Photo by Maj. Josh Silver, Mission Command Training Program observer


Employing three enduring command posts throughout Warfighter 21-2 required an exceptional amount of organizational energy and carried the risk of decreasing shared understanding across the division; however, the costs of decentralized positions and delegated areas of responsibility and focus were worth the risk. The enemy targeted the division’s mission command system but could not sever the lines of communication—internally, externally, and with our adjacent units. The division dispersed its electromagnetic footprint, decreased its physical risk, and most importantly, allowed the division commander to focus on shaping the future fight. The benefits of this construct far outweighed the risks. The Army Forces Command should consider directing the future employment of multiple enduring command posts during future Warfighter exercises. The MCTP cadre can independently evaluate the costs and benefits of the construct and ultimately recommend revisions to FM 6-0, Commander and Staff Organization and Operations, and FM 3-94, Theater Army, Corps, and Division Operations.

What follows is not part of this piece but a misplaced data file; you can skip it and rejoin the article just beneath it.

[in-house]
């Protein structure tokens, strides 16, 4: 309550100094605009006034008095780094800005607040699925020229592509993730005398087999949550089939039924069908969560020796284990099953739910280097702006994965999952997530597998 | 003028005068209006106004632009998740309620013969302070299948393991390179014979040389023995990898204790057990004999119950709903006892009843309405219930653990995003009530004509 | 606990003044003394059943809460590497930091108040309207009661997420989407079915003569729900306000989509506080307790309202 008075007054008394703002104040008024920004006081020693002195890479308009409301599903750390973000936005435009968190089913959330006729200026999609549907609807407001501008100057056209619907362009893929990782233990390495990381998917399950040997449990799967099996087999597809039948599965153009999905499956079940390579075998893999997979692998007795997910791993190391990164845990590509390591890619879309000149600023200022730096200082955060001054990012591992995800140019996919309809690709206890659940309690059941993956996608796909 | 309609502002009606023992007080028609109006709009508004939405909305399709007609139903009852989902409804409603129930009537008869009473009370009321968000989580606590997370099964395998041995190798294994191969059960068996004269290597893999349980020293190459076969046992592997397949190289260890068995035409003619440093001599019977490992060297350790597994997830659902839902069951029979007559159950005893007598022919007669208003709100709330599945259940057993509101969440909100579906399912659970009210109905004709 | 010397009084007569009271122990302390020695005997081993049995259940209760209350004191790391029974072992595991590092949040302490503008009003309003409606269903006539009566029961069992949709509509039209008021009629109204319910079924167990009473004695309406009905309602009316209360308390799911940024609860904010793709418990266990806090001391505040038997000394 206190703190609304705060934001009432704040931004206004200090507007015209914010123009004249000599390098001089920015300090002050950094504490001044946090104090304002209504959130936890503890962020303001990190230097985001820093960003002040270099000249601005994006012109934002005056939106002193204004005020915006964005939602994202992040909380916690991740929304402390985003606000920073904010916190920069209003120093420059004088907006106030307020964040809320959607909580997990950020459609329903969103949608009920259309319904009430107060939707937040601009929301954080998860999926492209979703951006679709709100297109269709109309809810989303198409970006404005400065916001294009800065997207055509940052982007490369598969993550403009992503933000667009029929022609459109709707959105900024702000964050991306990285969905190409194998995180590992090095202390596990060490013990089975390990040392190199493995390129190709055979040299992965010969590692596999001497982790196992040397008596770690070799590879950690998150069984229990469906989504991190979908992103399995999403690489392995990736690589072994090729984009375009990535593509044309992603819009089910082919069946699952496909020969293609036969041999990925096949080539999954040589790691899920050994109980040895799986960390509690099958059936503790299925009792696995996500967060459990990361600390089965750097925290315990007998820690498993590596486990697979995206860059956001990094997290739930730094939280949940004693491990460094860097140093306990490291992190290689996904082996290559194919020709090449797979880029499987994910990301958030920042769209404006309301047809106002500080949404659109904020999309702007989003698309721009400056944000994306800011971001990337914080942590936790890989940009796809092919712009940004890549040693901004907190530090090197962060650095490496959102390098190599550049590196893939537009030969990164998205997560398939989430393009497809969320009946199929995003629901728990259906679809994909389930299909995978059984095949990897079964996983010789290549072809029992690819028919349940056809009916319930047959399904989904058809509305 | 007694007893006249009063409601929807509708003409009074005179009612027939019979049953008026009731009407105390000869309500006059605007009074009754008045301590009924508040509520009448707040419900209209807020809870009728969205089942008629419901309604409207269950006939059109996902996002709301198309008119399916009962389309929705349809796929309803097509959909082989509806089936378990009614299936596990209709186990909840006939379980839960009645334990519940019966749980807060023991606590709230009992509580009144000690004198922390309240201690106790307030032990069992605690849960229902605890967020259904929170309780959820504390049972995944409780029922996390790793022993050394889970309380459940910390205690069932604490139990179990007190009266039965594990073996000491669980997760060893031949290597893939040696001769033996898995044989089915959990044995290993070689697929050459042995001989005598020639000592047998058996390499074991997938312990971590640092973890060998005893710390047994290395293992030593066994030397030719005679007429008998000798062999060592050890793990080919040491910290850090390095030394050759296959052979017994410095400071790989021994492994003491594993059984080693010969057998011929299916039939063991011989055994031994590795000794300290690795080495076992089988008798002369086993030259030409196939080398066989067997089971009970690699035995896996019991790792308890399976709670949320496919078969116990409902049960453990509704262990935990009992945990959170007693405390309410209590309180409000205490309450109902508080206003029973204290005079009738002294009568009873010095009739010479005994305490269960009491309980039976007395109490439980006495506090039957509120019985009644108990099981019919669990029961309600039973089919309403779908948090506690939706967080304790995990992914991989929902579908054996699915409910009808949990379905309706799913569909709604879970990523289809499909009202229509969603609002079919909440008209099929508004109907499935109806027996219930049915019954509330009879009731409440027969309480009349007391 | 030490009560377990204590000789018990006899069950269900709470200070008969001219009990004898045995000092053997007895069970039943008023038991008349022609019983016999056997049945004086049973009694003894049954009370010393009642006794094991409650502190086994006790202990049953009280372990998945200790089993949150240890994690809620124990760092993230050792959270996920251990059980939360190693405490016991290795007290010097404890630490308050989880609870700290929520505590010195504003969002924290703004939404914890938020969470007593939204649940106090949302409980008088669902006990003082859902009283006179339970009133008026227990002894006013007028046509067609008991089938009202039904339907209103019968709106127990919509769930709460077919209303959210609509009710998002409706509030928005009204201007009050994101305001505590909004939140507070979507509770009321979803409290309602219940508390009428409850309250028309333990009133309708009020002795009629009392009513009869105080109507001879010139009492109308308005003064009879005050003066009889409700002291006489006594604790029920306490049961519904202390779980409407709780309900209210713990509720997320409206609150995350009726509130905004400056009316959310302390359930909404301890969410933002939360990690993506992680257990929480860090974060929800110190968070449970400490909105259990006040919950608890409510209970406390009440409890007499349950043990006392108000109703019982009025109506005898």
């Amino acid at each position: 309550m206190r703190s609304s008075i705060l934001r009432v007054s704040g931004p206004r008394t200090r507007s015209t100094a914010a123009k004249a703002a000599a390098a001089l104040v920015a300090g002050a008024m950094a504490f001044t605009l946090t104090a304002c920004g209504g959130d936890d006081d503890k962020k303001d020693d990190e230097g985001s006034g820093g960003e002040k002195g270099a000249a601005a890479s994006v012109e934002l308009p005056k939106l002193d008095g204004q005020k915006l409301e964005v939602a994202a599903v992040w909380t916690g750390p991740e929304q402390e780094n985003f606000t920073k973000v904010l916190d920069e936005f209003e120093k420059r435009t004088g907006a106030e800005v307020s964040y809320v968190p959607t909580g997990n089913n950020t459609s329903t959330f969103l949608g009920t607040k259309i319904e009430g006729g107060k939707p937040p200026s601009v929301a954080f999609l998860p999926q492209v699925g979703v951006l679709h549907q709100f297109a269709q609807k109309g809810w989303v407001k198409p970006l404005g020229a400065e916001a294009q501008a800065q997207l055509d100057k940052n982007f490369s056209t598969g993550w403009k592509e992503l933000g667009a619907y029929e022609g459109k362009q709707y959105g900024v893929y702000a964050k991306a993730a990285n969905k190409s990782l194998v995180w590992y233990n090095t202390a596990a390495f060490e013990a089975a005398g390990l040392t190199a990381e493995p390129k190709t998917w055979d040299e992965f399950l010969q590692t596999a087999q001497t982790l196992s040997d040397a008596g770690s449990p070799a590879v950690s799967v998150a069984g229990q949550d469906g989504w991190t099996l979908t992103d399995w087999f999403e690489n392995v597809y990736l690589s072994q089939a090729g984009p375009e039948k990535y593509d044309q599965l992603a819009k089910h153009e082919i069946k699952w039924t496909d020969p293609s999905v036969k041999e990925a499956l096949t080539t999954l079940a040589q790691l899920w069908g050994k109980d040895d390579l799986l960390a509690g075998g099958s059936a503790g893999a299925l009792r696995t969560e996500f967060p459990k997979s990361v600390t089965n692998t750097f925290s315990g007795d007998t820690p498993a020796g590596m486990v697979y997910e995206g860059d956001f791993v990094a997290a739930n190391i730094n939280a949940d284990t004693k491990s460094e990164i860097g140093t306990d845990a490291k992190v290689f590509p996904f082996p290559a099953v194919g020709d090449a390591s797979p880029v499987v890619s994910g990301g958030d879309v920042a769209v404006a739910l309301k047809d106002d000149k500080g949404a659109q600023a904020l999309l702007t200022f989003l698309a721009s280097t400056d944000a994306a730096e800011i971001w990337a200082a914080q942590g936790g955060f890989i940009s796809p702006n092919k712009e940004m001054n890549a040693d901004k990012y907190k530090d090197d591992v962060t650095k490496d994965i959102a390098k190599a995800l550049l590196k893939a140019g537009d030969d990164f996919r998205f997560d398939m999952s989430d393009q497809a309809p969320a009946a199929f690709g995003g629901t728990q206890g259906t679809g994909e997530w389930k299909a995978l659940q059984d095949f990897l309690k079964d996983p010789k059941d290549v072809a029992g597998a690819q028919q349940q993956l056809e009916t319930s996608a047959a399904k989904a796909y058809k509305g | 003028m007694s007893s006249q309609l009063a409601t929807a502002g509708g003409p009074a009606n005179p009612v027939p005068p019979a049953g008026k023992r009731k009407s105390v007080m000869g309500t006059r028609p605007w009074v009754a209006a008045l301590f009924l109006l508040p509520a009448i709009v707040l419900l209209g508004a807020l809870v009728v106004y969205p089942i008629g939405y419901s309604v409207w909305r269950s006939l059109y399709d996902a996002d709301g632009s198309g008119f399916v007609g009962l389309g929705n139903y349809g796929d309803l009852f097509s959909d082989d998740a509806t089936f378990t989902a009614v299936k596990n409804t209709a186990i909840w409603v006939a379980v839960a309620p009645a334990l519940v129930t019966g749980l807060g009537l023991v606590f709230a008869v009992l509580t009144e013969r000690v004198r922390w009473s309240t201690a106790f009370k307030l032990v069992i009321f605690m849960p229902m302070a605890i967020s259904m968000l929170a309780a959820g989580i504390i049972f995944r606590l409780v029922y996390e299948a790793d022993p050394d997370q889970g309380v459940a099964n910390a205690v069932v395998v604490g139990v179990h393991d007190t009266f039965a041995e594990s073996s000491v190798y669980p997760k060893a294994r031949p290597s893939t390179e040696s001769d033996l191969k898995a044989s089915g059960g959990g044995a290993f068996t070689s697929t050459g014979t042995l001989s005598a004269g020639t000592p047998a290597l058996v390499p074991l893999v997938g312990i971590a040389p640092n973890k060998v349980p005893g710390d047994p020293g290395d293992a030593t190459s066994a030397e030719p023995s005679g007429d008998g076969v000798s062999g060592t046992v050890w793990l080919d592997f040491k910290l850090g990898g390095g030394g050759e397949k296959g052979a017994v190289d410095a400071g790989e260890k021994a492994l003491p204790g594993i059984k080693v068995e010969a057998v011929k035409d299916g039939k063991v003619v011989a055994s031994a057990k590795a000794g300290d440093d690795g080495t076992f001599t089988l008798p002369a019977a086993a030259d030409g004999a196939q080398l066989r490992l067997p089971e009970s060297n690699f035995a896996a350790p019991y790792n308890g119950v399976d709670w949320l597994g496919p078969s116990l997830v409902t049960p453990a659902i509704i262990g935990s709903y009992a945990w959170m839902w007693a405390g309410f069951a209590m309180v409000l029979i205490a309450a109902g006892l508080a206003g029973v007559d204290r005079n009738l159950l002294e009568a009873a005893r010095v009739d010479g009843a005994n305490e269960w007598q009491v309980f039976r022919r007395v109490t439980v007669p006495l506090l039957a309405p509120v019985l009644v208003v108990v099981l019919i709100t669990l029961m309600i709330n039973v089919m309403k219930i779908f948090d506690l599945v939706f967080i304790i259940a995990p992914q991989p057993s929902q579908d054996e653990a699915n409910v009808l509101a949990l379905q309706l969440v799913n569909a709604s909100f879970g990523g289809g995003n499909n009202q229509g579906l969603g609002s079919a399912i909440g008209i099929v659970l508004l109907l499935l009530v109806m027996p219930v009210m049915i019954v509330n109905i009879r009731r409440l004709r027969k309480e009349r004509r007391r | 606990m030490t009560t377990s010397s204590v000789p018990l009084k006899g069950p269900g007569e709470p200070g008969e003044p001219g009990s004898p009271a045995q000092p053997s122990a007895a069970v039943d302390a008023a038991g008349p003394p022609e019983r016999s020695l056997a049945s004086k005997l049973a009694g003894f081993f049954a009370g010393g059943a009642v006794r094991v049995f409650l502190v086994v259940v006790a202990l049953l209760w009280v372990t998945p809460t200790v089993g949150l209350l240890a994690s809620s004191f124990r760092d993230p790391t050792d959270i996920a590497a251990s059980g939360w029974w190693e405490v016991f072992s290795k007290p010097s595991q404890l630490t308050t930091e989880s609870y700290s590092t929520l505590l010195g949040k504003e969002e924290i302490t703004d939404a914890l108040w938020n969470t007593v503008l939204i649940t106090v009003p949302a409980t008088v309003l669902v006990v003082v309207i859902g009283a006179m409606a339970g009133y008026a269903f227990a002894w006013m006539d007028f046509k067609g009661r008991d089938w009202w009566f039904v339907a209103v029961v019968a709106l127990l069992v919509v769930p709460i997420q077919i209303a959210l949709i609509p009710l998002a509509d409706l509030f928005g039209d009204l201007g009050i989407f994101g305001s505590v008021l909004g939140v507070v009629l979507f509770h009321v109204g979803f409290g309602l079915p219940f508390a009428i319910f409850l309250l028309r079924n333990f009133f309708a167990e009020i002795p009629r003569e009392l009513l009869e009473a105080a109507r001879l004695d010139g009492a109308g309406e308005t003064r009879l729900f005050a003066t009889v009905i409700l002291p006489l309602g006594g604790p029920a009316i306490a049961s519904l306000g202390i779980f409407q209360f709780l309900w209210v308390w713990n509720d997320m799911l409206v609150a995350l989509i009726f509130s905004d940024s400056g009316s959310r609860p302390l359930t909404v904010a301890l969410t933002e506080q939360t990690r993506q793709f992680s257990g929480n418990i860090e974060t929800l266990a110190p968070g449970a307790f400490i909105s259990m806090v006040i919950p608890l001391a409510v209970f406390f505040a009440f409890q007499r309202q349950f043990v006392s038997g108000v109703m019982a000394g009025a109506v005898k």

1. Field Manual (FM) 6-0, Commander and Staff Organization and Operations (Washington, DC: Government Printing Office, May 2014), accessed 26 May 2021, https://armypubs.army.mil/epubs/DR_pubs/DR_a/NOCASE-FM_6-0-002-WEB-6.pdf.
  2. Ibid., 1-1.
  3. Ibid., 1-2.
  4. FM 3-94, Theater Army, Corps, and Division Operations (Washington, DC: Government Printing Office, April 2014), accessed 26 May 2021, https://armypubs.army.mil/epubs/DR_pubs/DR_a/pdf/web/fm3_94.pdf.


Brig. Gen. Eric Strong, U.S. Army, serves as the deputy commanding officer of maneuver for the 4th Infantry Division. Previously, he has served as a battalion and brigade commander, as well as on the Army and the Joint Staffs. He is a graduate of the Air Command and Staff College and completed a National Security Fellowship at Harvard University’s Kennedy School of Government.

Maj. Brett Reichert, U.S. Army, is an infantry officer who serves in the 4th Infantry Division. He holds a Bachelor of Arts in Middle East studies and Arabic from the University of Kentucky, a Master of Science in organizational leadership from Columbus State University, and a Master of Science in policy management from Georgetown University. He recently served as a nonresident fellow at the Modern War Institute at West Point.